NVIDIA says the GPUs, which are based on the Ada Lovelace architecture, offer up to twice the ray-tracing performance of previous-gen GPUs (they employ third-gen ray-tracing cores). Fourth-gen Tensor Cores, meanwhile, deliver up to twice the throughput of previous GPUs, according to NVIDIA. The company says this helps with “accelerating deep learning training, inferencing and AI-based creative workloads.”

The RTX 500 has 4GB of dedicated memory, while the RTX 1000 has 6GB. NVIDIA says they deliver up to 154 and 193 TOPS of AI performance, respectively. Compared with a CPU-only AI configuration, the RTX 500 is slated to provide up to three times faster AI-powered photo editing, as much as 10 times the graphics performance for 3D rendering and up to 14 times the generative AI performance for various models.

The GPUs also support DLSS 3, the company’s upscaling tech. In addition, an eighth-gen encoder includes AV1 support. NVIDIA says this video codec is “up to 40 percent more efficient than H.264, enabling new possibilities for broadcasting, streaming and video calling.”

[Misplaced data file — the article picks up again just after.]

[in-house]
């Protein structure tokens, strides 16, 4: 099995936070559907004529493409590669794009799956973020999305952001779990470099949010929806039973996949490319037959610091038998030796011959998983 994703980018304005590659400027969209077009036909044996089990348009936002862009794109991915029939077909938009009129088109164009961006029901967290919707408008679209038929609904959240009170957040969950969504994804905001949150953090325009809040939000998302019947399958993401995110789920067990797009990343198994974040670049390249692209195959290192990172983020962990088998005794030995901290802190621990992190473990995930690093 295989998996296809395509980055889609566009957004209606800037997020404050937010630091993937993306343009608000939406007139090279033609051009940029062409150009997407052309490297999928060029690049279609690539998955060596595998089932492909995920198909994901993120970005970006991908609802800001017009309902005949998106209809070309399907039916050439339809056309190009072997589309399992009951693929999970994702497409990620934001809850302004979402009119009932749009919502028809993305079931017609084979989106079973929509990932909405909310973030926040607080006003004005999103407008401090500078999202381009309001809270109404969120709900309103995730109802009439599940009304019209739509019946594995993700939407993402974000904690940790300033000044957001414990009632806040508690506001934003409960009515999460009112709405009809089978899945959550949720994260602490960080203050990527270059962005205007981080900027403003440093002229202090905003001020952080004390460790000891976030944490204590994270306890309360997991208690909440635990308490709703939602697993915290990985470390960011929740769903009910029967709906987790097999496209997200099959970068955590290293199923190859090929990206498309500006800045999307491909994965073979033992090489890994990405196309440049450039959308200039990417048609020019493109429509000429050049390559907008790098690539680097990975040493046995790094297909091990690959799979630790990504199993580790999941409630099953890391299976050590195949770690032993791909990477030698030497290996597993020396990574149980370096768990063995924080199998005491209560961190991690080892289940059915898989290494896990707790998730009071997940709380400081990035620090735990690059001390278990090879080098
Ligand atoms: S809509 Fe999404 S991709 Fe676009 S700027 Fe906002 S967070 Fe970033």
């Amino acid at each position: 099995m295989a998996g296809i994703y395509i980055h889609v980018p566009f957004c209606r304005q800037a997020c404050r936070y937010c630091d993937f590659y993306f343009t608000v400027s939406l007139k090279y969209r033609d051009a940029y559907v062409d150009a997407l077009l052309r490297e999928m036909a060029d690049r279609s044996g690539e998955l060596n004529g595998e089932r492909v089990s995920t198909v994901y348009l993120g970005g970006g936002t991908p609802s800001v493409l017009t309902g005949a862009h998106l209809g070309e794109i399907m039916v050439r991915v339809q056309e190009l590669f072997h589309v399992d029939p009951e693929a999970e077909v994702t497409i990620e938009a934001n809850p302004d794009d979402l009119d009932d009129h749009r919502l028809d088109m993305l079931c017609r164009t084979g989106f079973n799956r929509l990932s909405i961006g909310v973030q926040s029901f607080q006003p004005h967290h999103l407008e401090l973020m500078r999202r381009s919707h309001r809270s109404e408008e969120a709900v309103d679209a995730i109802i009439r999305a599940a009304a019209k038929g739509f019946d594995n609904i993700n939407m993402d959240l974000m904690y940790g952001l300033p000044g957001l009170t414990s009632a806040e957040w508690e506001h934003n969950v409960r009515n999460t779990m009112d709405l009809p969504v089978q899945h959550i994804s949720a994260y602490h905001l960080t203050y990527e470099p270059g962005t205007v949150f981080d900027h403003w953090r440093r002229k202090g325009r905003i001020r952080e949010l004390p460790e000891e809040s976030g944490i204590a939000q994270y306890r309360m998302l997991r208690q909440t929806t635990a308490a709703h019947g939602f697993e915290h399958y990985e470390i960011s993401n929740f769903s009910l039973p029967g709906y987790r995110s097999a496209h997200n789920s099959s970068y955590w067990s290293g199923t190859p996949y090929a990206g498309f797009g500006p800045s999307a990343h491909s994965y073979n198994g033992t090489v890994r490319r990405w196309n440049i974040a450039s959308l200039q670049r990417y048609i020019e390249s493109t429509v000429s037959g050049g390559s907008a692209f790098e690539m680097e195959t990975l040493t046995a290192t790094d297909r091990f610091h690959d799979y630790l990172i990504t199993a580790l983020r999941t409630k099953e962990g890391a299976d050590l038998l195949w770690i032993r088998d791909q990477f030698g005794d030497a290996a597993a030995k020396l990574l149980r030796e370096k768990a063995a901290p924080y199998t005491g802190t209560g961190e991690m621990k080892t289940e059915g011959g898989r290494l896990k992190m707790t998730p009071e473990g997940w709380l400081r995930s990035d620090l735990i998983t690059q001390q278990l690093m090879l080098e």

If you’re interested in picking up a laptop with an RTX 500 or 1000 GPU, you won’t have to wait long. They’ll debut this spring in laptops from the likes of Dell, HP, Lenovo and MSI.

This article originally appeared on Engadget at

Some Apple Vision Pro units reportedly developed a similar hairline crack on the front glass

Picture the scene: you've had an enjoyable day of playing around in mixed reality using Apple's Vision Pro headset. Once you're done for the night, you carefully pack the Vision Pro away while leaving the battery pack connected and soft front cover attached. But when you wake up to begin a new day of work while wearing the $3,500 headset, you spot a problem: a hairline crack has formed on the front cover glass.

That's a problem that at least a few users have encountered, according to a handful of reports on Reddit. It's unclear how many units have been affected, though MacRumors suggests it's a small number. The issue occurred on Engadget's review unit as well. 

The cause of the problem is not yet known. But the similar appearance of the cracks and apparently small number of impacted units suggests that it's down to a manufacturing flaw. Engadget has contacted Apple for comment.